…or a door-opener
I have been mulling over a series of potty-mouthed articles on LinkedIn this week. In my newsfeed was a share of an article about working from home by Cara MacKay, MD of Gillies and Mackay Ltd a garden buildings manufacturer. Nothing odd about that as designing, building and installing home offices is a great piece applicable to the growing millions of people who work from home.
The popularity, or notoriety, of the article was not that it was about home working or even the benefits of having a bespoke garden building but the use of the F word in the title. In fact, 10 occurrences throughout the text. https://www.linkedin.com/pulse/how-work-from-home-cara-mackay
Now I’m not against swearing per se, after all I worked in the City and the language on the trading floor wasn’t what you’d use in front of your elderly relatives. It added a sense of urgency, maybe even panic, to the communication. I guess it was also a form of bonding. We didn’t swear in front of clients, in written reports, or even out of the office. In those situations, the etiquette for the use language was undocumented but nevertheless understood and in the main we followed the ‘rules’.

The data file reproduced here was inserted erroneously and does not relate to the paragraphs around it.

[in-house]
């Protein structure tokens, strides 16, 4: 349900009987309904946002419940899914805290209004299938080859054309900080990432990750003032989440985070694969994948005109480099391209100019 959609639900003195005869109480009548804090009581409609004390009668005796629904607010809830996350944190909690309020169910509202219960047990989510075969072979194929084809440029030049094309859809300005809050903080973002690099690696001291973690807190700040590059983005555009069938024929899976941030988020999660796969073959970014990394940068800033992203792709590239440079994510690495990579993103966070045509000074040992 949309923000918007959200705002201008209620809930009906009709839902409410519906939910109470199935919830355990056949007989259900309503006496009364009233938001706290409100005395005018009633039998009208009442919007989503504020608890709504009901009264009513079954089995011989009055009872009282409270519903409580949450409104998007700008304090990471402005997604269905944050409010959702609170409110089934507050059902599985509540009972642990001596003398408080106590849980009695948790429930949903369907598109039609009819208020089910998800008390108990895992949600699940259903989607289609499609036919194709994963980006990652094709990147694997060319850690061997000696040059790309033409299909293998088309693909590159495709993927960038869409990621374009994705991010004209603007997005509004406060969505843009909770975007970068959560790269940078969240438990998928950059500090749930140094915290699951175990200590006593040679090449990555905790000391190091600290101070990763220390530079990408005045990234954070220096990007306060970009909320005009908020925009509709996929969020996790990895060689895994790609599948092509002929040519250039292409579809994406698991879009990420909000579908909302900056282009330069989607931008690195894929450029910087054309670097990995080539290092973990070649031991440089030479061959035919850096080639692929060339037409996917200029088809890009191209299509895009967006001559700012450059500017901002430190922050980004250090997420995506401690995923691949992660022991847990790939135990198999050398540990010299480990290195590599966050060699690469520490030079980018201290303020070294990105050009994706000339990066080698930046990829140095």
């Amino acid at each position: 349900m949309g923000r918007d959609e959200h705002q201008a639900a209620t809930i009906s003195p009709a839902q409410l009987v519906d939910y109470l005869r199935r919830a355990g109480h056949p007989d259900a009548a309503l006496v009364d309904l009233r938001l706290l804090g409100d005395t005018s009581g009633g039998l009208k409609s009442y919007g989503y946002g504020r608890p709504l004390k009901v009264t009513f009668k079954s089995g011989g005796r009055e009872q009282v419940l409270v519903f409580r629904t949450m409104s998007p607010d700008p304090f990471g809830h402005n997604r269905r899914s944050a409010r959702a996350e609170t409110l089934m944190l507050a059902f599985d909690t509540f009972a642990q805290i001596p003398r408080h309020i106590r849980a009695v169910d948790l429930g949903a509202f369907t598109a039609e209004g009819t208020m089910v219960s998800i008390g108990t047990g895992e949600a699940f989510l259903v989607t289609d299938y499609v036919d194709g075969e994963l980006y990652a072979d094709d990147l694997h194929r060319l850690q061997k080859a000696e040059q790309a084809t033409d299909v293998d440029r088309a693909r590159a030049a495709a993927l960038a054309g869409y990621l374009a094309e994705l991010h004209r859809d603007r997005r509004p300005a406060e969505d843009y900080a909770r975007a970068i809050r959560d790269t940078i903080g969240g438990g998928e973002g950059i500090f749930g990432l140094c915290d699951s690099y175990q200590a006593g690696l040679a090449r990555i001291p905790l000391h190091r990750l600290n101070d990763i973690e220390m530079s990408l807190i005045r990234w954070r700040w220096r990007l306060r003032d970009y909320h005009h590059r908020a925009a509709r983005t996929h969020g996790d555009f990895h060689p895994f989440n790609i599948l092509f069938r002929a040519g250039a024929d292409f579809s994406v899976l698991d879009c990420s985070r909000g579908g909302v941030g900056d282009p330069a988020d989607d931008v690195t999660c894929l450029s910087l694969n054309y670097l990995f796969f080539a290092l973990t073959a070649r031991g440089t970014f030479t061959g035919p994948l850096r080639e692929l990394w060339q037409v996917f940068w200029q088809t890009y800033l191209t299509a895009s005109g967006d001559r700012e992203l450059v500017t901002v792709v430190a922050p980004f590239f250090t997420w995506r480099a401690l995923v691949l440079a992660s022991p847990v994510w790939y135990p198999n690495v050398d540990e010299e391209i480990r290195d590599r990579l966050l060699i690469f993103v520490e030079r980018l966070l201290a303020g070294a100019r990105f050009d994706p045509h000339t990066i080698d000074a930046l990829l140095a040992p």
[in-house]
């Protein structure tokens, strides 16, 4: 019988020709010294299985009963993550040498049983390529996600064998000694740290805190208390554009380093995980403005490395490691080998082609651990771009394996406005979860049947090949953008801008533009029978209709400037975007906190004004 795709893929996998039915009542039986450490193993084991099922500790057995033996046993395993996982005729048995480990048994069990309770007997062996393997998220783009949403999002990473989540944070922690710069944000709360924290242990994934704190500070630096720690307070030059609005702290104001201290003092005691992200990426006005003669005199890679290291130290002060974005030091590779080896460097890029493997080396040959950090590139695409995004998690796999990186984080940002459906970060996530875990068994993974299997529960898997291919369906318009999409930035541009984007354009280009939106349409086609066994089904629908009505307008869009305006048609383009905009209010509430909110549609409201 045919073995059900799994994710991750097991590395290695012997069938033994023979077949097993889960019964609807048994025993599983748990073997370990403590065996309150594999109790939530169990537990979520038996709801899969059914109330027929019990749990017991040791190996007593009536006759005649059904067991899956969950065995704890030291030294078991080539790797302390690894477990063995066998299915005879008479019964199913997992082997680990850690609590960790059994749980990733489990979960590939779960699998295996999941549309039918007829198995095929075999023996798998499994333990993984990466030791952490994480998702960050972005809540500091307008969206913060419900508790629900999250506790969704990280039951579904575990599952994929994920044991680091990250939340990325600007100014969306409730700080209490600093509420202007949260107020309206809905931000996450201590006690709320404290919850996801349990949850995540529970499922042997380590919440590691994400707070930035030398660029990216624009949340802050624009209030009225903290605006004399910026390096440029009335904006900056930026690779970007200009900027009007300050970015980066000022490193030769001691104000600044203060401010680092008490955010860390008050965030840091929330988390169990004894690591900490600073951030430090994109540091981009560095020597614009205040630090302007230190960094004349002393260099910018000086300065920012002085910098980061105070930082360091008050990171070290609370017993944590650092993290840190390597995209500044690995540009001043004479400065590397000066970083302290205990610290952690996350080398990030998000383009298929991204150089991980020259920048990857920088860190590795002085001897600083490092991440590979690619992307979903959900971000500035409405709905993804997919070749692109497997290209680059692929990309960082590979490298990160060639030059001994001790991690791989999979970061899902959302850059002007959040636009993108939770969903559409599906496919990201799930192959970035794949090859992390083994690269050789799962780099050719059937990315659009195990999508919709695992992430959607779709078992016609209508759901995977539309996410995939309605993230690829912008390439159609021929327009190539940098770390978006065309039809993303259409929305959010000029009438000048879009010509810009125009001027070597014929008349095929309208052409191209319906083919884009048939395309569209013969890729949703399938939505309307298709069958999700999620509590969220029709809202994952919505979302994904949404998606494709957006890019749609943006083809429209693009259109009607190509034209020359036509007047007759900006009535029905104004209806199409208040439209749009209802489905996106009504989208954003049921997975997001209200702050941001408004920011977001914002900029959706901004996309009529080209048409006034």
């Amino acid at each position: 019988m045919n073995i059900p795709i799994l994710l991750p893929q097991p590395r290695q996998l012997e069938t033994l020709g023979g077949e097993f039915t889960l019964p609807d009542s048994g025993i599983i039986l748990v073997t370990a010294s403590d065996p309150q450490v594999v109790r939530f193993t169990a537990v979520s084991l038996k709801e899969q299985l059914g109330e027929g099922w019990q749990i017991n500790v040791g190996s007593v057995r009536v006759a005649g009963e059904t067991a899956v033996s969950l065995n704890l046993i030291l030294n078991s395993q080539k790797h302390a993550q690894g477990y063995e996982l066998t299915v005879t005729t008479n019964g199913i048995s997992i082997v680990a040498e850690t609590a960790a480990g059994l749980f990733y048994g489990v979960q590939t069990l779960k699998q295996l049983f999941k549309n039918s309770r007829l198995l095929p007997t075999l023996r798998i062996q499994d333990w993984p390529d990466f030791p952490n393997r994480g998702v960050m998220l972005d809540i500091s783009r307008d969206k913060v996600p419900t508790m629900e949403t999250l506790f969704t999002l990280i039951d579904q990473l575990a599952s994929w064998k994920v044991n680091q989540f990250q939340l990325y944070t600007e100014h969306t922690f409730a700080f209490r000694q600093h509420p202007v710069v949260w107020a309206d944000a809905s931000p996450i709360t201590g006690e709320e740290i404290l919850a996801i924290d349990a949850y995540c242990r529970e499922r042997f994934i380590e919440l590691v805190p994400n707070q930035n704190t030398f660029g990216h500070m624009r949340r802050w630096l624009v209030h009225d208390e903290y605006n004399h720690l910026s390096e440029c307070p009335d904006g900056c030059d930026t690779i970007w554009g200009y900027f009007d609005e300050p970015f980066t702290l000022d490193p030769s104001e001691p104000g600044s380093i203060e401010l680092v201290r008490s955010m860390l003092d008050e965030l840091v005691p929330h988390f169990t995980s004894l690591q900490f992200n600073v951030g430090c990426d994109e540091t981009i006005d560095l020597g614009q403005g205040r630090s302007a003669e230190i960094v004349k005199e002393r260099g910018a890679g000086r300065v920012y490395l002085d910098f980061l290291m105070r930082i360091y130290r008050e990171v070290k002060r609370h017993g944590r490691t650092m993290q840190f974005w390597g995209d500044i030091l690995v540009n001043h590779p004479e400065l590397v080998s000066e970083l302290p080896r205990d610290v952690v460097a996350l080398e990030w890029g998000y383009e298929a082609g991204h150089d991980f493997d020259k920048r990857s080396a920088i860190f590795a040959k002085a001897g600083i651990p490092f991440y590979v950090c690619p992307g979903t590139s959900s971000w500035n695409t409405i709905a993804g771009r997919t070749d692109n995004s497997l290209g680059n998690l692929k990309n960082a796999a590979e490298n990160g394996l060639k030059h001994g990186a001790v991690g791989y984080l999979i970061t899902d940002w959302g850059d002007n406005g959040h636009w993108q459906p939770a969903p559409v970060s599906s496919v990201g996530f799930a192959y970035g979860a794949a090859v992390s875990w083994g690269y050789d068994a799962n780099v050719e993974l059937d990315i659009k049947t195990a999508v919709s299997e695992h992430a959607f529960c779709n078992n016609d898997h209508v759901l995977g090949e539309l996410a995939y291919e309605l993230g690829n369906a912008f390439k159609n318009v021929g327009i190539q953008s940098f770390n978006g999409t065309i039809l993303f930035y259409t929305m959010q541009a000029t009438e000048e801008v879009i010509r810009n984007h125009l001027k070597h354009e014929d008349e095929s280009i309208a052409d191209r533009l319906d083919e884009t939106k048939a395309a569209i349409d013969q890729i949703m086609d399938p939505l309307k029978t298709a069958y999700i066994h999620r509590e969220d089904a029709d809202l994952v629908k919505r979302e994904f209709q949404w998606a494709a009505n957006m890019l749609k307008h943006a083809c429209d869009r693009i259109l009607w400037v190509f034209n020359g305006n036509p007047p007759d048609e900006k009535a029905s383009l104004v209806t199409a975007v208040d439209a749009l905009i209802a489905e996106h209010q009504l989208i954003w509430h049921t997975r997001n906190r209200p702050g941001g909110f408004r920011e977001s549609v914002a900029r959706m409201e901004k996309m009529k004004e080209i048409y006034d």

My query over employing the swearing tactic is: ‘Where do you go from here?’ Will the next article contain a greater frequency of the F word? Or maybe go one step further?
If the author’s intention was to shock then it had the desired effect but I get the impression it was more about being uber-authentic. She writes as she speaks. Whilst alienating some LinkedIn readers, Cara has firmly put herself out there. To date the article has had 9,622 likes, 1,672 comments and 612 shares. She then wrote a response with a video which was a bit of a rant about the usual ‘corporate’ tone of voice on LinkedIn which is at variance to her own – this article has had 7,795 views, 1,317 comments and 176 shares.
Subsquently, I came across an article about the ‘new’ look of LinkedIn and how the functionality of a free account has been affected by the recent update. Fair enough. This article’s F word frequency hit just 8 but Josh Harrison’s clear frustration with LinkedIn resonated with his audience He warned his readers with this opening sentence:
[Disclaimer]Please hit the back button now if you don’t like profanity.[/Disclaimer]
Like Cara’s article it’s had hundreds of views, like, comment and shares.
The message is that to be seen in this crazy, information-overload world is tough. Using the vernacular ensured they have put their heads above the parapet. But what I do question is: where does this tactic (if it was one) go from here? Linguistically there are not many more ‘boundaries’ to cross. . I am very happy for Cara and Josh to be known for swearing on LinkedIn if that’s their aim (which I don’t think it is) as after all, it might well sell more sheds or find more job applicants.
I’m off to research the history of swearing but I think I’ll keep my findings to myself!